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Data protection changes in 2018: what does that mean for research?

Last updated on 20 Dec 2017

For detailed guidance about operational arrangements that researchers and organisations may need to put in place, please read our more recent news story.

Whether it’s gathering questionnaire responses from carers or analysing medical records, personal data is central to so much health and social care research.

Existing law sets out clear rules around how that personal data should be processed, but those rules will change on 25 May 2018, when the new EU General Data Protection Regulation (GDPR) comes into force. The detail of the application of the GDPR in the UK will be set out in a new Data Protection Act, which Parliament has yet to agree.

With details of the law still to be confirmed, it is important that researchers, research active organisations and sponsors do NOT yet submit any amendments to research studies to comply with the new legislation until further detailed guidance is published by the Health Research Authority in 2018.

The HRA has published a suite of briefing documents that explain the legislation as it applies to health and social care research. These documents have been prepared for the health and social care research community, supported by a UK-wide working group from a wide range of expert bodies including the Information Commissioner’s Office. They are aimed at those working in research in the NHS, universities, research council and charity institutes and commercial companies. They do not address other functions of these organisations, such as teaching or clinical care, as the data protection requirements differ.  The suite is primarily intended for Data Protection Officers (DPO), research managers or information governance leads / security architecture leads, or equivalent. It may also be relevant for researchers. Some prior knowledge of terminology is assumed.

While we know the law will change, there are a number of detailed aspects of the new rules that are still being clarified by Parliament. We have been clear where such decisions remain. Each document has been versioned and dated, so please keep visiting these pages for up-to-date information.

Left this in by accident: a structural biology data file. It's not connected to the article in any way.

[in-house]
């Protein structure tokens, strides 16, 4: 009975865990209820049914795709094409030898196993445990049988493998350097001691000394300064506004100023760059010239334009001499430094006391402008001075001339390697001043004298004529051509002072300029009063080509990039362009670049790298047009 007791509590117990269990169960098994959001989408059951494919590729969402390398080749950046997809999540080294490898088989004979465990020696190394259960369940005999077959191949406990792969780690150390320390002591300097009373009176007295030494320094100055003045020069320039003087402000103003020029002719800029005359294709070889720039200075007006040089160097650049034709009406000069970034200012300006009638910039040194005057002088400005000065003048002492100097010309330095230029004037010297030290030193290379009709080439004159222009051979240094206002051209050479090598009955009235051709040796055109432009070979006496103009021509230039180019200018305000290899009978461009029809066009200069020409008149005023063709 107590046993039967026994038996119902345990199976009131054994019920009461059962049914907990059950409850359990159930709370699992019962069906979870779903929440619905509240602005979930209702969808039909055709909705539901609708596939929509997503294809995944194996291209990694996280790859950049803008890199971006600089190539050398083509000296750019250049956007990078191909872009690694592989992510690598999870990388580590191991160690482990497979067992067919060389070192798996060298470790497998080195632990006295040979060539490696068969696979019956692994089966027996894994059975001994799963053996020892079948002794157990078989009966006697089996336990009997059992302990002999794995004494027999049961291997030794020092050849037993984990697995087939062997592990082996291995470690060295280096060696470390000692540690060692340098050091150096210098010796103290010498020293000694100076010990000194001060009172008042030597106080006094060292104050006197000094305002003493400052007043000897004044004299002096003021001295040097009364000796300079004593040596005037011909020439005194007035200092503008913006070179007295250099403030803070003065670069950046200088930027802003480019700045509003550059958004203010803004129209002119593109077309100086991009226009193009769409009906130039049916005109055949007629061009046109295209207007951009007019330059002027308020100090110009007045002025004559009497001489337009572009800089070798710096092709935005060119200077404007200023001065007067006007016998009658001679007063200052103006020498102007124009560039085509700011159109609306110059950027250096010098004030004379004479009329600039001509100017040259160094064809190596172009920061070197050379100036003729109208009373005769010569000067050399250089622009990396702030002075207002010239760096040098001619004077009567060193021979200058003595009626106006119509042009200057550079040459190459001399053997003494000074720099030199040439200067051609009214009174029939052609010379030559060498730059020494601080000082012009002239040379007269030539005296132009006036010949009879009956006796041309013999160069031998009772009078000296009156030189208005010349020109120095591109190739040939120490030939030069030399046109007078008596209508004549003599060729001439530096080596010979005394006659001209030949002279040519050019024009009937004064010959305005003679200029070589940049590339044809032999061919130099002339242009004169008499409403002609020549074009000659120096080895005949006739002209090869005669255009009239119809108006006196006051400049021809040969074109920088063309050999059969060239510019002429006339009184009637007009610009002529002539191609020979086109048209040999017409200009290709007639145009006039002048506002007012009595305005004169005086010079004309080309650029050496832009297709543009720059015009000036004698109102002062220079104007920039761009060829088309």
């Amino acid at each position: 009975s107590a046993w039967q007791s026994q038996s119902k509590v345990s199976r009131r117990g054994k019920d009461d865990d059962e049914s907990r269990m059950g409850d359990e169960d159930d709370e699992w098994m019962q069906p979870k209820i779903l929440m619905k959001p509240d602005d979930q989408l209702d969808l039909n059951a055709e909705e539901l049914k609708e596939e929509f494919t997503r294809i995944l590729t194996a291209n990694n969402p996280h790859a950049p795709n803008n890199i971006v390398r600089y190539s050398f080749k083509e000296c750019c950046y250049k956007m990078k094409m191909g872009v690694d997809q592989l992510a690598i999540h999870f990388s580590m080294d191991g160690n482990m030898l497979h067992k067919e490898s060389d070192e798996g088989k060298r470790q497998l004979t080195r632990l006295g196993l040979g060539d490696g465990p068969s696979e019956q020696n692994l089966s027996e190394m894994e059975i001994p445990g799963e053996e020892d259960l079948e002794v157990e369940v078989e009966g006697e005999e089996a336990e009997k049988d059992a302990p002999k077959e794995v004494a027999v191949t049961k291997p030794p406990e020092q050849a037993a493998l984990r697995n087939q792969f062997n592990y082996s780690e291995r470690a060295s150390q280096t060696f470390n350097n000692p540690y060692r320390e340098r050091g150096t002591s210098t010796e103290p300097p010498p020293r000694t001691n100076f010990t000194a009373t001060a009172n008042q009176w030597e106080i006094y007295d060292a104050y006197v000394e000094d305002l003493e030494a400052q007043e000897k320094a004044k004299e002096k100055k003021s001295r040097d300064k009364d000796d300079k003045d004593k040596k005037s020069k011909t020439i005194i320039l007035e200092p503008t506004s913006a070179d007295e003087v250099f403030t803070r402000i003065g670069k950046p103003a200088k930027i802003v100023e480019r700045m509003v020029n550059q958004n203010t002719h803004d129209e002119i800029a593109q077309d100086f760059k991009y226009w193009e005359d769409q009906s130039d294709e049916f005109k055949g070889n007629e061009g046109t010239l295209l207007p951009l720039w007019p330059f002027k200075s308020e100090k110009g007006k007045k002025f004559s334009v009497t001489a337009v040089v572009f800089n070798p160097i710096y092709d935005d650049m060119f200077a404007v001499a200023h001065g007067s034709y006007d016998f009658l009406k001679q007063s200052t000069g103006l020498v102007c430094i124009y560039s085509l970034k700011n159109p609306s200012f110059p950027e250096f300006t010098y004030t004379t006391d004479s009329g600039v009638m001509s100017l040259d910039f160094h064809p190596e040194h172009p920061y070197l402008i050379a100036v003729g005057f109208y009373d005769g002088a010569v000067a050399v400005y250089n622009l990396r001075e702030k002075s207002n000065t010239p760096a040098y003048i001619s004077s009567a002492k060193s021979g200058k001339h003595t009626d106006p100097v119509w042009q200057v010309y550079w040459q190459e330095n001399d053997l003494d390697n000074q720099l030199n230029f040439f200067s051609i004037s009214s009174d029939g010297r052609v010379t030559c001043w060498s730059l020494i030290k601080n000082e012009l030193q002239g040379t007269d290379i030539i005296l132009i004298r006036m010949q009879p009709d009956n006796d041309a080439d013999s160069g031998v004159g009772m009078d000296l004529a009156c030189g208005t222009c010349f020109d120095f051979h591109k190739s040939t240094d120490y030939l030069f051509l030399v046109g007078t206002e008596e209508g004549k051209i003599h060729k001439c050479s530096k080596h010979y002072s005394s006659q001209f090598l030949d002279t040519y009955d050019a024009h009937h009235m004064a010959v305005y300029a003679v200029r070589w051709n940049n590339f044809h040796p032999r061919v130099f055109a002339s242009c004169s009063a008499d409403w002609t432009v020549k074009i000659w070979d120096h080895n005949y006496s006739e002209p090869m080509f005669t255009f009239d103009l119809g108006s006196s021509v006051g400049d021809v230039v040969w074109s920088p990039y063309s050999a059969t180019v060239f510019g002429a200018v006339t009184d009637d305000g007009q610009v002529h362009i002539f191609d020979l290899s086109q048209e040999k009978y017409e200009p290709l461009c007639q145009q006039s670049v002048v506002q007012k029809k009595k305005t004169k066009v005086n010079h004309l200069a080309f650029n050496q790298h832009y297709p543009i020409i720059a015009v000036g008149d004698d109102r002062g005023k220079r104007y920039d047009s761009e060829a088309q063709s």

1.            Legal basis and health research

2.            Transparency

3.            Safeguards

4.            Subject rights and research exemptions

The HRA will be publishing further detailed guidance about operational arrangements that researchers and organisations may need to put in place as soon as we have a clearer picture on precise details of the new law, though we are reliant on decisions made by Parliament. It is important that you don’t submit amendments to research studies to comply with the new legislation before this further detailed guidance is published. We expect that for most existing studies you will NOT need to submit amendments. 

While there is uncertainty, the law change should not bring a significant impact on most research studies.  The new data protection legislation only addresses some of the requirements relating to handling of personal data, and other important considerations are not changing: common law – law made through courts - has an important role in how personal data should be handled, and aspects such as the duty of confidentiality are not changed by the new legislation. Similarly, ethical as aspects of confidentiality, privacy and consent also remain the same and will continue to be reviewed by Research Ethics Committees in the same way.

Useful links:

EU Commission working party

Information Commissioner’s Office guidance

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